Jesus heals the sick on the Sabbath. The first people were a demon possessed man and Simon’s mother-in-law. Then the people brought all their sick to Him, but they waited until the end of the Sabbath. Everybody knew that the traditions do not allow healing on the Sabbath. Jesus, by acting contrary to the traditions, thereby powerfully condemned the traditions, as well as the Jewish system of authority, which was based on the traditions.
After Jesus was baptized, and after He overcame the temptations of the devil for forty days in the wilderness, He began His ministry. He taught in various synagogues. “They were amazed at His teaching, for His message was with authority”.
One Sabbath soon afterwards, while Jesus was teaching in a synagogue in Capernaum, a demon possessed man cried out with a loud voice and identified Jesus as “the Holy One of God“! Jesus then drove the demon out. This happened in the synagogue in full view of everybody.
Later that same day Jesus healed Simon’s mother-in-law, who was suffering from a high fever, but that was privately in Simon’s home.
Then the people brought all their sick to Him, but they waited until the end of the Sabbath, when the sun was setting. This means that everybody knew that their traditions did not permit healing on the Sabbath. Although nothing is reported in this chapter as said for or against Sabbath healing, we can assume that the synagogue officials were alarmed by His Sabbath healing miracles. Jesus, who also knew the traditions very well, effectively condemned the traditions by healing on the Sabbath in public view of all. Furthermore, since “the report about Him was spreading into every locality in the surrounding district”, these miracles laid the foundation for the later confrontations between Jesus and the Pharisees about His Sabbath healing miracles.
Luke chapter four describes events very early in Christ’s ministry. After Jesus was baptized (Luke 3:21) and began His ministry at the age of 30 (Luke 3:23), He “was led around by the Spirit in the wilderness for forty days, being tempted by the devil” (Luke 4:1-13). There-after He “returned to Galilee in the power of the Spirit” (Luke 4:14) and “began teaching in their synagogues” (4:15). When “He came to Nazareth” (Luke 4:16) He announced Himself as the One predicted by Isaiah on whom “the spirit of the LORD” will be; to be “anointed” by God “to preach the gospel to the poor. … to proclaim release to the captives, and recovery of sight to the blind, to set free those who are oppressed, to proclaim the favorable year of the LORD.” (Luke 4:17-20)
This announcement is followed by two Sabbath healings. The first was the healing of a demon-possessed man in the synagogue in Capernaum (Luke 4:31-37). It happened while He was teaching. “They were amazed at His teaching, for His message was with authority”. But then “a man possessed by the spirit of an unclean demon … cried out with a loud voice:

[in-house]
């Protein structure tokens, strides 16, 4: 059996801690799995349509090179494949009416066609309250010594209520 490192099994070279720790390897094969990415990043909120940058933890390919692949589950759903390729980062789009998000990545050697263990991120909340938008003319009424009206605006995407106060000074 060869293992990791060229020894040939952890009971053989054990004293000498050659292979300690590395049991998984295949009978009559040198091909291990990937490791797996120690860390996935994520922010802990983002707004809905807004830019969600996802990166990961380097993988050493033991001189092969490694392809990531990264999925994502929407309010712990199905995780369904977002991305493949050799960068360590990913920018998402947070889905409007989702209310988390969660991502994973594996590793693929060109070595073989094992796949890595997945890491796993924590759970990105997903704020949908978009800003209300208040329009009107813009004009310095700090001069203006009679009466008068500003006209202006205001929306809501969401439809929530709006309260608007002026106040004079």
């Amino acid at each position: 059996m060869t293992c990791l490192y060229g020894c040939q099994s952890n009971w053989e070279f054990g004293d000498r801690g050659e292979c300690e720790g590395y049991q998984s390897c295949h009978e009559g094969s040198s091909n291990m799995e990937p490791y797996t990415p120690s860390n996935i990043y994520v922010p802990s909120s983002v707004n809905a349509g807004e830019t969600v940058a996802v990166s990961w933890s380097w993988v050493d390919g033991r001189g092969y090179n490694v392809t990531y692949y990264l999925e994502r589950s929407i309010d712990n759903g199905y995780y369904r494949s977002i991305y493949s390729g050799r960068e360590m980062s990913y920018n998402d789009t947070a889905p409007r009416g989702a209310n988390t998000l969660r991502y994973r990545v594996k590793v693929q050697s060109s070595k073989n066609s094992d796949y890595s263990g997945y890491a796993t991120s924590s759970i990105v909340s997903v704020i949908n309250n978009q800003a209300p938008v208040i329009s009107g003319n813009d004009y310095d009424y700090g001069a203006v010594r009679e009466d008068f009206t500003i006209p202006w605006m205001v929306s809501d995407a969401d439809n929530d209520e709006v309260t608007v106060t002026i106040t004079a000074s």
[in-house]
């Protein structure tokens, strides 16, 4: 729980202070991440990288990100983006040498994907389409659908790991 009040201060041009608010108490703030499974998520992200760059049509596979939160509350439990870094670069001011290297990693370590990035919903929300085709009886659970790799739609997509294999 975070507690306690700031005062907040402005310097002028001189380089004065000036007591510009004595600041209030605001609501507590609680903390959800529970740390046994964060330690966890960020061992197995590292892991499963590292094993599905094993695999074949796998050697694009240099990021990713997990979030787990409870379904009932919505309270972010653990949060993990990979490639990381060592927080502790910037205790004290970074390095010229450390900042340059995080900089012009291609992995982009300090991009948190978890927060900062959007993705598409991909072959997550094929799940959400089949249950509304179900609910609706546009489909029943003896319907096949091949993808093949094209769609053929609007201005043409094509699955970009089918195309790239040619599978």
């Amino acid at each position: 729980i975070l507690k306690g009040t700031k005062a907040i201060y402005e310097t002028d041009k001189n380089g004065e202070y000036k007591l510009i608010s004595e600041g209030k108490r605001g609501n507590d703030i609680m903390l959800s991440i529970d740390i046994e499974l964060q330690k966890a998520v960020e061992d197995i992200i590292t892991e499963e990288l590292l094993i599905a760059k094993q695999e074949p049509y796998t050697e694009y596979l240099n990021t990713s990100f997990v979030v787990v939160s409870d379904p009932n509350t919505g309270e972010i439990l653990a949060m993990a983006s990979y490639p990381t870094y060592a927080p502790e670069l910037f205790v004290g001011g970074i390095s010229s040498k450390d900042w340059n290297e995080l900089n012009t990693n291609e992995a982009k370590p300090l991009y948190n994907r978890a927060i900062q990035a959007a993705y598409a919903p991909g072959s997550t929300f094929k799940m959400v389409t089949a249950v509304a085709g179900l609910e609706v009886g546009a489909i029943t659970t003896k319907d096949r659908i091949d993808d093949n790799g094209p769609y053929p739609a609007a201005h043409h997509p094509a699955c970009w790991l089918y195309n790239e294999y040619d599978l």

“Let us alone! What business do we have with each other, Jesus of Nazareth? Have You come to destroy us? I know who You are–the Holy One of God!“
But Jesus rebuked the demon, commanding it to be quiet and come out of the man. The demon then threw the man down in the midst of the people, but came out of the man without doing him any harm. Amazement came upon all and the report about Jesus spread throughout the surrounding district.
Later that same day Jesus healed Simon’s mother-in-law, who was suffering from a high fever (Luke 4:38-39).
Then “all those who had any who were sick with various diseases brought them to Him”, and He healed them (Luke 4:40). The whole city had gathered at the door (Mark 1:33). But it is interesting to note that the people waited until the end of the Sabbath, when the sun was setting (Luke 4:40; cf. Mark 1:32-33), before they brought their sick. The Old Testament says nothing specifically about healing on the Sabbath, but this incident makes it clear that healing was not permitted on the Sabbath. This means that it was the traditions—the Jewish application of the Law—which disallowed healing on the Sabbath.
These were no ordinary healings. These were supernatural healings. It was God at work, but even supernatural healing was not allowed. By implication the Jews subjected God to the Sabbath Law.
But if they disallowed supernatural healing on the Sabbath, one wonders what their attitude was towards the sick on the Sabbath. The Pharisees were the strictest sect of the Jewish religion (Acts 26:5), and on the Sabbath they disallowed anything that even remotely looked like work. Does that mean that they left the sick to suffer by themselves; not doing anything to help them?
Nothing is reported in this chapter about Jesus or any of the religious authorities saying anything about the Sabbath healings, but since the people waited until the end of the Sabbath to bring their sick, we can assume that all knew that Sabbath healing was not allowed. This means that the synagogue officials would have been alarmed by His Sabbath healing miracles. Jesus also knew their rules very well, and by healing the man on the Sabbath, in public view of all, He effectively condemned the traditions.
Furthermore, since “the report about Him was spreading into every locality in the surrounding district”, these miracles laid the foundation for the later confrontations between Jesus and the Pharisees about His Sabbath healing miracles. The next time that Jesus “entered the synagogue and was teaching; and there was a man there whose right hand was withered”, the scribes and the Pharisees were watching Him closely to see if He healed on the Sabbath, so that they might find reason to accuse Him. (Luke 6:6-7)
NEXT: The Withered Hand